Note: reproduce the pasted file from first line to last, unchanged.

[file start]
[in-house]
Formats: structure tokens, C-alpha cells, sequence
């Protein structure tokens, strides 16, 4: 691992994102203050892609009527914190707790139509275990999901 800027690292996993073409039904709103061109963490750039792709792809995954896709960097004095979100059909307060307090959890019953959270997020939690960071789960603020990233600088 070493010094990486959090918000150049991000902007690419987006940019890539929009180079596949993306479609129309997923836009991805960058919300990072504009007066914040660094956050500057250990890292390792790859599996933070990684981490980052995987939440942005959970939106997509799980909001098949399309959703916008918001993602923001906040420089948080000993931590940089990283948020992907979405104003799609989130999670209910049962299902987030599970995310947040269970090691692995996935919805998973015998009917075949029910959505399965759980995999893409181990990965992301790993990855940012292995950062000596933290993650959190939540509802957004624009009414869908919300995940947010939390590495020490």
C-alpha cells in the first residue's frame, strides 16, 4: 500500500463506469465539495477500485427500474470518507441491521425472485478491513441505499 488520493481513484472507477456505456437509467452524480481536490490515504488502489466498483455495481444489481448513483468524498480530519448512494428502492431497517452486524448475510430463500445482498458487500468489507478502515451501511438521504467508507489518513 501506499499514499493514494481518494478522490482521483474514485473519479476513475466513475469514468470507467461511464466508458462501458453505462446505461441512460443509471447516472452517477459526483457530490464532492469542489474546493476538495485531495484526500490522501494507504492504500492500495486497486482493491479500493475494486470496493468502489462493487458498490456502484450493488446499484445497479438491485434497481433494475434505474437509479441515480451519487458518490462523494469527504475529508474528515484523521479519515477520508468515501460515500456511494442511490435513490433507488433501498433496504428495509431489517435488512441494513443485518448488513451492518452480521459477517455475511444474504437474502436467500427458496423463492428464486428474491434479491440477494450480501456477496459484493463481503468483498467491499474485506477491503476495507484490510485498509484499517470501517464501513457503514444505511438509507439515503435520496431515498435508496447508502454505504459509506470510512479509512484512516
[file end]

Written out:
[in-house]
Formats: structure tokens, C-alpha cells, sequence
């Protein structure tokens, strides 16, 4: 691992994102203050892609009527914190707790139509275990999901 800027690292996993073409039904709103061109963490750039792709792809995954896709960097004095979100059909307060307090959890019953959270997020939690960071789960603020990233600088 070493010094990486959090918000150049991000902007690419987006940019890539929009180079596949993306479609129309997923836009991805960058919300990072504009007066914040660094956050500057250990890292390792790859599996933070990684981490980052995987939440942005959970939106997509799980909001098949399309959703916008918001993602923001906040420089948080000993931590940089990283948020992907979405104003799609989130999670209910049962299902987030599970995310947040269970090691692995996935919805998973015998009917075949029910959505399965759980995999893409181990990965992301790993990855940012292995950062000596933290993650959190939540509802957004624009009414869908919300995940947010939390590495020490």
C-alpha cells in the first residue's frame, strides 16, 4: 500500500463506469465539495477500485427500474470518507441491521425472485478491513441505499 488520493481513484472507477456505456437509467452524480481536490490515504488502489466498483455495481444489481448513483468524498480530519448512494428502492431497517452486524448475510430463500445482498458487500468489507478502515451501511438521504467508507489518513 501506499499514499493514494481518494478522490482521483474514485473519479476513475466513475469514468470507467461511464466508458462501458453505462446505461441512460443509471447516472452517477459526483457530490464532492469542489474546493476538495485531495484526500490522501494507504492504500492500495486497486482493491479500493475494486470496493468502489462493487458498490456502484450493488446499484445497479438491485434497481433494475434505474437509479441515480451519487458518490462523494469527504475529508474528515484523521479519515477520508468515501460515500456511494442511490435513490433507488433501498433496504428495509431489517435488512441494513443485518448488513451492518452480521459477517455475511444474504437474502436467500427458496423463492428464486428474491434479491440477494450480501456477496459484493463481503468483498467491499474485506477491503476495507484490510485498509484499517470501517464501513457503514444505511438509507439515503435520496431515498435508496447508502454505504459509506470510512479509512484512516